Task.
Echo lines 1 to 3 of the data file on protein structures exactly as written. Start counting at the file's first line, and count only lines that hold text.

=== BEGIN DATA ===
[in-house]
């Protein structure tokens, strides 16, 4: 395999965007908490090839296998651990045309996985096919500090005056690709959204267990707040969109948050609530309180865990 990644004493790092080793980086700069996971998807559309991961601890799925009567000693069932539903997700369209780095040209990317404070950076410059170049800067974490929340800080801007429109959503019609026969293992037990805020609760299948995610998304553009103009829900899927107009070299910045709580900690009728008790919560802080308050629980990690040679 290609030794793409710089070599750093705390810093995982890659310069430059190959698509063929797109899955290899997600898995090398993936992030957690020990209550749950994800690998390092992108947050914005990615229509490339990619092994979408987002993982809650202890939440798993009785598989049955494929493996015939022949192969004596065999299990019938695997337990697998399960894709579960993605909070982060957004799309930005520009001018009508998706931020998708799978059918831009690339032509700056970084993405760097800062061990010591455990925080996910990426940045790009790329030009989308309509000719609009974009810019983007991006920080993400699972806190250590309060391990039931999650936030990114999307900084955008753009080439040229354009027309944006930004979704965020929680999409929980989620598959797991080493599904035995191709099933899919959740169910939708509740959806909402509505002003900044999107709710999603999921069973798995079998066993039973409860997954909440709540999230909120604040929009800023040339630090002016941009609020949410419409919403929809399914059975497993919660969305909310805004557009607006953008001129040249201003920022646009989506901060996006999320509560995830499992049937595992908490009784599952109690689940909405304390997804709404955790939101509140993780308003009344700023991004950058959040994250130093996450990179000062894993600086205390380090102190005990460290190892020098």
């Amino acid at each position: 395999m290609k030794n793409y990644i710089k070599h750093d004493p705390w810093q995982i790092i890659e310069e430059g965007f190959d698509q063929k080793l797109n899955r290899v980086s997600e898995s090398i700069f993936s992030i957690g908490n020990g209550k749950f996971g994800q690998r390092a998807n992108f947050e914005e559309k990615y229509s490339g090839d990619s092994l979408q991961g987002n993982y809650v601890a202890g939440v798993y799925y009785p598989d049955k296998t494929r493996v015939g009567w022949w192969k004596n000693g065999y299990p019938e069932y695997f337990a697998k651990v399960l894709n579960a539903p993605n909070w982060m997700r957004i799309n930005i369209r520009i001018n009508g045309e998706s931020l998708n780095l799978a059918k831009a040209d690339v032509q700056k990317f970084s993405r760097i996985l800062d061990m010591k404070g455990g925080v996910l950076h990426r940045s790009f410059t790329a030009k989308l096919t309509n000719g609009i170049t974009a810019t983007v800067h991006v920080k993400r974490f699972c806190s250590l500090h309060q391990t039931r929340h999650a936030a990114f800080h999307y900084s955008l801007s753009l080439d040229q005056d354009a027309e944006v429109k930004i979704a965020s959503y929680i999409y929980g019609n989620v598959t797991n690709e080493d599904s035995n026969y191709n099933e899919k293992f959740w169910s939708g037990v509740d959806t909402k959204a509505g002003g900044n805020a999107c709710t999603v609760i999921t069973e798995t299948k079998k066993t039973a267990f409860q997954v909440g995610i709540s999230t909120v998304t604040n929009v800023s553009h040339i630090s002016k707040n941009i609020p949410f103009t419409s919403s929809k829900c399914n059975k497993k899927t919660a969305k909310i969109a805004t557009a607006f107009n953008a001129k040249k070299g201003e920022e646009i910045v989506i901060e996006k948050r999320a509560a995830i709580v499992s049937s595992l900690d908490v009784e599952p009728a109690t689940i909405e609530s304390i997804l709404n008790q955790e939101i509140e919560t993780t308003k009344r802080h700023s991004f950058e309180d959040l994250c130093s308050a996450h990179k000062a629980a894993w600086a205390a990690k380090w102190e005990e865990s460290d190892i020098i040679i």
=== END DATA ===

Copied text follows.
[in-house]
């Protein structure tokens, strides 16, 4: 395999965007908490090839296998651990045309996985096919500090005056690709959204267990707040969109948050609530309180865990 990644004493790092080793980086700069996971998807559309991961601890799925009567000693069932539903997700369209780095040209990317404070950076410059170049800067974490929340800080801007429109959503019609026969293992037990805020609760299948995610998304553009103009829900899927107009070299910045709580900690009728008790919560802080308050629980990690040679 290609030794793409710089070599750093705390810093995982890659310069430059190959698509063929797109899955290899997600898995090398993936992030957690020990209550749950994800690998390092992108947050914005990615229509490339990619092994979408987002993982809650202890939440798993009785598989049955494929493996015939022949192969004596065999299990019938695997337990697998399960894709579960993605909070982060957004799309930005520009001018009508998706931020998708799978059918831009690339032509700056970084993405760097800062061990010591455990925080996910990426940045790009790329030009989308309509000719609009974009810019983007991006920080993400699972806190250590309060391990039931999650936030990114999307900084955008753009080439040229354009027309944006930004979704965020929680999409929980989620598959797991080493599904035995191709099933899919959740169910939708509740959806909402509505002003900044999107709710999603999921069973798995079998066993039973409860997954909440709540999230909120604040929009800023040339630090002016941009609020949410419409919403929809399914059975497993919660969305909310805004557009607006953008001129040249201003920022646009989506901060996006999320509560995830499992049937595992908490009784599952109690689940909405304390997804709404955790939101509140993780308003009344700023991004950058959040994250130093996450990179000062894993600086205390380090102190005990460290190892020098």
């Amino acid at each position: 395999m290609k030794n793409y990644i710089k070599h750093d004493p705390w810093q995982i790092i890659e310069e430059g965007f190959d698509q063929k080793l797109n899955r290899v980086s997600e898995s090398i700069f993936s992030i957690g908490n020990g209550k749950f996971g994800q690998r390092a998807n992108f947050e914005e559309k990615y229509s490339g090839d990619s092994l979408q991961g987002n993982y809650v601890a202890g939440v798993y799925y009785p598989d049955k296998t494929r493996v015939g009567w022949w192969k004596n000693g065999y299990p019938e069932y695997f337990a697998k651990v399960l894709n579960a539903p993605n909070w982060m997700r957004i799309n930005i369209r520009i001018n009508g045309e998706s931020l998708n780095l799978a059918k831009a040209d690339v032509q700056k990317f970084s993405r760097i996985l800062d061990m010591k404070g455990g925080v996910l950076h990426r940045s790009f410059t790329a030009k989308l096919t309509n000719g609009i170049t974009a810019t983007v800067h991006v920080k993400r974490f699972c806190s250590l500090h309060q391990t039931r929340h999650a936030a990114f800080h999307y900084s955008l801007s753009l080439d040229q005056d354009a027309e944006v429109k930004i979704a965020s959503y929680i999409y929980g019609n989620v598959t797991n690709e080493d599904s035995n026969y191709n099933e899919k293992f959740w169910s939708g037990v509740d959806t909402k959204a509505g002003g900044n805020a999107c709710t999603v609760i999921t069973e798995t299948k079998k066993t039973a267990f409860q997954v909440g995610i709540s999230t909120v998304t604040n929009v800023s553009h040339i630090s002016k707040n941009i609020p949410f103009t419409s919403s929809k829900c399914n059975k497993k899927t919660a969305k909310i969109a805004t557009a607006f107009n953008a001129k040249k070299g201003e920022e646009i910045v989506i901060e996006k948050r999320a509560a995830i709580v499992s049937s595992l900690d908490v009784e599952p009728a109690t689940i909405e609530s304390i997804l709404n008790q955790e939101i509140e919560t993780t308003k009344r802080h700023s991004f950058e309180d959040l994250c130093s308050a996450h990179k000062a629980a894993w600086a205390a990690k380090w102190e005990e865990s460290d190892i020098i040679i």